“All three of our entries on the girls side moved on and broke school records,” Taute added. “That’s pretty awesome for them. We’re just excited for all of them.”
Joplin’s boys finished as the sectional runner-up. The Eagles compiled 90 points, second only to Waynesville’s 97.5.
The Joplin girls had three sectional entries, and all three advanced to state. All three JHS girls broke school records along the way.
At the sectional, the top four in each event advanced to state.
The usual suspects led the way for the Joplin boys.
Donovyn Fowler was the sectional champion in two individual events and he also qualified in a third event.
A junior, Fowler won the long jump with a leap of 23-9. He also won the triple jump, breaking his own school record with a distance of 49-11.5.
Fowler moved on in the 200-meter dash by finishing third with a time of 22.82 seconds.
Trayshawn Thomas moved on in two individual events. A senior, Thomas finished second in the triple jump (44-11.75) and was third in the long jump (22-1.5).
Hobbs Campbell and Micah Bruggeman finished second and third, respectively, in the 1600. Campbell recorded a time of 4:20, while Bruggeman had a time of 4:22.
Bruggeman, a Mizzou recruit, also advanced in the 800 by finishing third in 1:57.
Campbell just missed qualifying in the 3200, as he finished fifth.
As far as the throws, junior Donovahn Watkins captured gold in the shot put with a toss of 53-6.25.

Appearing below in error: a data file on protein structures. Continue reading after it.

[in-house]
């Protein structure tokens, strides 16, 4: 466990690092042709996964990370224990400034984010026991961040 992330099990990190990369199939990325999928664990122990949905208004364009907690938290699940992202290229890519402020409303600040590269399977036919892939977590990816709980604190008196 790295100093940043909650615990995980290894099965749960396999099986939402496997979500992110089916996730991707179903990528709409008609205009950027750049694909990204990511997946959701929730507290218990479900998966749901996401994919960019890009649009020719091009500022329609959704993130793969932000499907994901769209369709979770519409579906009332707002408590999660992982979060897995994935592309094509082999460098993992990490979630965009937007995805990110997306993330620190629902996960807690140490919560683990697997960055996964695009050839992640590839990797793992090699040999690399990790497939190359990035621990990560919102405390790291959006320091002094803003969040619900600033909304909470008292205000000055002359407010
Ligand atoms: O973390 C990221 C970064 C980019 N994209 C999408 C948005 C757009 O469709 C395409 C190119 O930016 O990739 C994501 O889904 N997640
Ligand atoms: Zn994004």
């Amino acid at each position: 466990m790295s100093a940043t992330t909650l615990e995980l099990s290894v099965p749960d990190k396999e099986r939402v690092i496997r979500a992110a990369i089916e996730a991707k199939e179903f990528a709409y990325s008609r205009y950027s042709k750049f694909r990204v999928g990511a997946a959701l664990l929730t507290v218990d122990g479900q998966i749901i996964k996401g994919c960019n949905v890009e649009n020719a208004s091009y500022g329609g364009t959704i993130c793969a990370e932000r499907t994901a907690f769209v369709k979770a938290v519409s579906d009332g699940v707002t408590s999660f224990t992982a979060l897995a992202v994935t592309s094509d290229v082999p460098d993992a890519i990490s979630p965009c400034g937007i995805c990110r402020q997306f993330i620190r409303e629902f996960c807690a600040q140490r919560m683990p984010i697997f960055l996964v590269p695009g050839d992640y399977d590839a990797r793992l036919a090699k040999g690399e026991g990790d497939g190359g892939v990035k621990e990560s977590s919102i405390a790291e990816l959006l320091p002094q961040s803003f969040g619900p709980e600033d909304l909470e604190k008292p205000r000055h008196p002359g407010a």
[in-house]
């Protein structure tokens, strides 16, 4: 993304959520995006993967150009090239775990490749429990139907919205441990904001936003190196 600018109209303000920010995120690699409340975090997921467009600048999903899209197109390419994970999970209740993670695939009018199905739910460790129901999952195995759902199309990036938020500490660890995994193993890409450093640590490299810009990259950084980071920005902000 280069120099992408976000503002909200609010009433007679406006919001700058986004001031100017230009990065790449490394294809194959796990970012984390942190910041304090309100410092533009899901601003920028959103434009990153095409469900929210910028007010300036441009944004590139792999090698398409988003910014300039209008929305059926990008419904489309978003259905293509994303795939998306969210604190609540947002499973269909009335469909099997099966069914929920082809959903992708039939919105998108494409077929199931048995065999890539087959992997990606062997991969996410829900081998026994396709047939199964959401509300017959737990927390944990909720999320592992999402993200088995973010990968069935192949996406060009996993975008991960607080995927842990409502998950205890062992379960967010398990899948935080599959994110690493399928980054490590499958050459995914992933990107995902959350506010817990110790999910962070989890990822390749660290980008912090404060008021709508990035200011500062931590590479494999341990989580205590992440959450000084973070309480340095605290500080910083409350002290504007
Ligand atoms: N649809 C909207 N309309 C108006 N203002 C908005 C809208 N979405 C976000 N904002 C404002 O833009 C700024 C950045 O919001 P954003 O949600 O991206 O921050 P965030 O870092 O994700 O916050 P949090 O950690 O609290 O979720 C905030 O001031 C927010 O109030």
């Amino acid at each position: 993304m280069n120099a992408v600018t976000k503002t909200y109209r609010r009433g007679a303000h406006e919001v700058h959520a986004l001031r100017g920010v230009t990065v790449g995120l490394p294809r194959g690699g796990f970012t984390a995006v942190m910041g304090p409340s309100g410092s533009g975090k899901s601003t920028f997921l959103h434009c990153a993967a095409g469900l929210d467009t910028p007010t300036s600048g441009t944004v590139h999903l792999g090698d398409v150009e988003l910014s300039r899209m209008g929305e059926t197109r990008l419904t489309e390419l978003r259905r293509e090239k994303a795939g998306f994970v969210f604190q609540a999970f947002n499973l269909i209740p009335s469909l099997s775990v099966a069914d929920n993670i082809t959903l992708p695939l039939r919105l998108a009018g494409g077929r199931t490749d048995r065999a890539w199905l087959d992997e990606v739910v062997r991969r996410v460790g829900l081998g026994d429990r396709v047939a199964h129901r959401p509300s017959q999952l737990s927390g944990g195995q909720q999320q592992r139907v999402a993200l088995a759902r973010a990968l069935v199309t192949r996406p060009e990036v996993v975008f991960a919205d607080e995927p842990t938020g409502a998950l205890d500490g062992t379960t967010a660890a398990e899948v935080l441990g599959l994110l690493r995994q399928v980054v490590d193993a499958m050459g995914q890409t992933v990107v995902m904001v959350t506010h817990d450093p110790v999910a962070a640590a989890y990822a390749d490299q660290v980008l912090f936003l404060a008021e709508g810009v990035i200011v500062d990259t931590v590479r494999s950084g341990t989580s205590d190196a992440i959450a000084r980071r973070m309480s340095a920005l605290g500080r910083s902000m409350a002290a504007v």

Joplin’s boys had two relays qualify for state.
The Eagles took third in the 4×800 relay, with Bruggeman, Evan Matlock, Ashton Ventura and Campbell finishing in 8:11.
Joplin’s 4×100 relay team of Dominick Simmons, Thomas, Luke Vieselmeyer and Fowler finished fourth in 43.93.
For the Joplin girls, Jennalee Dunn advanced to state in two events.
A junior, Dunn crossed the line first in the 1600 with a time of 5:14, breaking her own school record.
Dunn also advanced in the 800, as she finished second in a school record time of 2:22.
Also for the JHS girls, Alayna Merriman placed third in the javelin with a school record toss of 113-11.
In a change this year, state track meets will be one-day affairs.
“It’s the same for everybody,” Taute said. “I loved the two-day meet. But everybody is dealing with the same conditions. It’s like anything…whoever responds to those conditions the best is going to win. The last time these kids were there it was a one-day meet too. It’s nothing new to them and I expect them to respond really well.”
Class 5 Sectional 3
Boys team standings: Waynesville 97.5, Joplin 90, Nixa 83, Kickapoo 57, Ozark 53.5, Capital City 53, Jefferson City 47, Raymore-Peculiar 44, Carthage 39.5, Branson 39, Lebanon 28.5, Parkview 24, Republic 18, Neosho 18, Springfield Central 17.5, Smith-Cotton 10.5, Glendale 8, Belton 4.
Girls team standings: Jefferson City 101, Nixa 94, Ozark 80.5, Capital City 75, Kickapoo 70, Republic 66, Branson 49, Raymore-Peculiar 46, Lebanon 39, Parkview 35, Joplin 24, Neosho 21, Glendale 15.5, Waynesville 13, Belton 5, Carthage 4.
CARTHAGE, Mo. — Athletes from Carthage and Neosho punched their tickets to the state track meet with their respective performances on Saturday at the Class 5 Sectional 3 meet at David Haffner Stadium.
The top four in each event advanced to compete at Thursday’s Class 5 state track meet in Jefferson City.
Carthage had three entries advance on the boys’ side.
“Our goal is always to get half of our athletes from sectionals to state,” Carthage coach Andy Youngworth said. “We got three out of nine… I was hoping to get a couple more out. We’d like to have more, but I’m really glad we got the 4×800 out to go along with the 800 and javelin.”
Carthage’s Caleb Calvin won the javelin with a heave of 175 feet even.
A senior who has signed with Pittsburg State, Calvin has won his signature event at every meet this season.